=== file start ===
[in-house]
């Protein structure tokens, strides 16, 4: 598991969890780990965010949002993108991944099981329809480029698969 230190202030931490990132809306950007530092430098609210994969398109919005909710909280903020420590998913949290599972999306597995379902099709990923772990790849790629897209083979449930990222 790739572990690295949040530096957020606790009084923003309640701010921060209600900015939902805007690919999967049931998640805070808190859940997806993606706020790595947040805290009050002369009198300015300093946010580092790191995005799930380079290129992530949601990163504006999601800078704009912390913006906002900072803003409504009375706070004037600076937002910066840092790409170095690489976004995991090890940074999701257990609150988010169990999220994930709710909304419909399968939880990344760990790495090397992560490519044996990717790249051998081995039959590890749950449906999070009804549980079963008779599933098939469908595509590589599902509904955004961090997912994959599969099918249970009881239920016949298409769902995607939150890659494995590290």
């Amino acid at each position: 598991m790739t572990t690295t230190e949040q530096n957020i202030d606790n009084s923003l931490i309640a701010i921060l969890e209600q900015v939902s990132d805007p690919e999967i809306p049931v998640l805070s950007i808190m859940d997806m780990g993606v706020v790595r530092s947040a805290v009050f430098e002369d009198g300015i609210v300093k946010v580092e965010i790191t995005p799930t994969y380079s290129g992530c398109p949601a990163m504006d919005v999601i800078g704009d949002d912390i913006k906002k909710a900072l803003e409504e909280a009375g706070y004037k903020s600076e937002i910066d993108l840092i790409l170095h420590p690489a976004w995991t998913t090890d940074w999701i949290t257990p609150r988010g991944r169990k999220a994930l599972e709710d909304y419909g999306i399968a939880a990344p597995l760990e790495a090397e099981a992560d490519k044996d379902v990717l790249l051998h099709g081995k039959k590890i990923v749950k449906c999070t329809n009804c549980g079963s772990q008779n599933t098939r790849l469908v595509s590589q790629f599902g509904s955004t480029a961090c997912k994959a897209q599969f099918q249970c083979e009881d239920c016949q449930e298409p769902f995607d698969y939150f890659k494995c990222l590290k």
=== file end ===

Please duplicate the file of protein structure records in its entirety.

[in-house]
């Protein structure tokens, strides 16, 4: 598991969890780990965010949002993108991944099981329809480029698969 230190202030931490990132809306950007530092430098609210994969398109919005909710909280903020420590998913949290599972999306597995379902099709990923772990790849790629897209083979449930990222 790739572990690295949040530096957020606790009084923003309640701010921060209600900015939902805007690919999967049931998640805070808190859940997806993606706020790595947040805290009050002369009198300015300093946010580092790191995005799930380079290129992530949601990163504006999601800078704009912390913006906002900072803003409504009375706070004037600076937002910066840092790409170095690489976004995991090890940074999701257990609150988010169990999220994930709710909304419909399968939880990344760990790495090397992560490519044996990717790249051998081995039959590890749950449906999070009804549980079963008779599933098939469908595509590589599902509904955004961090997912994959599969099918249970009881239920016949298409769902995607939150890659494995590290």
């Amino acid at each position: 598991m790739t572990t690295t230190e949040q530096n957020i202030d606790n009084s923003l931490i309640a701010i921060l969890e209600q900015v939902s990132d805007p690919e999967i809306p049931v998640l805070s950007i808190m859940d997806m780990g993606v706020v790595r530092s947040a805290v009050f430098e002369d009198g300015i609210v300093k946010v580092e965010i790191t995005p799930t994969y380079s290129g992530c398109p949601a990163m504006d919005v999601i800078g704009d949002d912390i913006k906002k909710a900072l803003e409504e909280a009375g706070y004037k903020s600076e937002i910066d993108l840092i790409l170095h420590p690489a976004w995991t998913t090890d940074w999701i949290t257990p609150r988010g991944r169990k999220a994930l599972e709710d909304y419909g999306i399968a939880a990344p597995l760990e790495a090397e099981a992560d490519k044996d379902v990717l790249l051998h099709g081995k039959k590890i990923v749950k449906c999070t329809n009804c549980g079963s772990q008779n599933t098939r790849l469908v595509s590589q790629f599902g509904s955004t480029a961090c997912k994959a897209q599969f099918q249970c083979e009881d239920c016949q449930e298409p769902f995607d698969y939150f890659k494995c990222l590290k």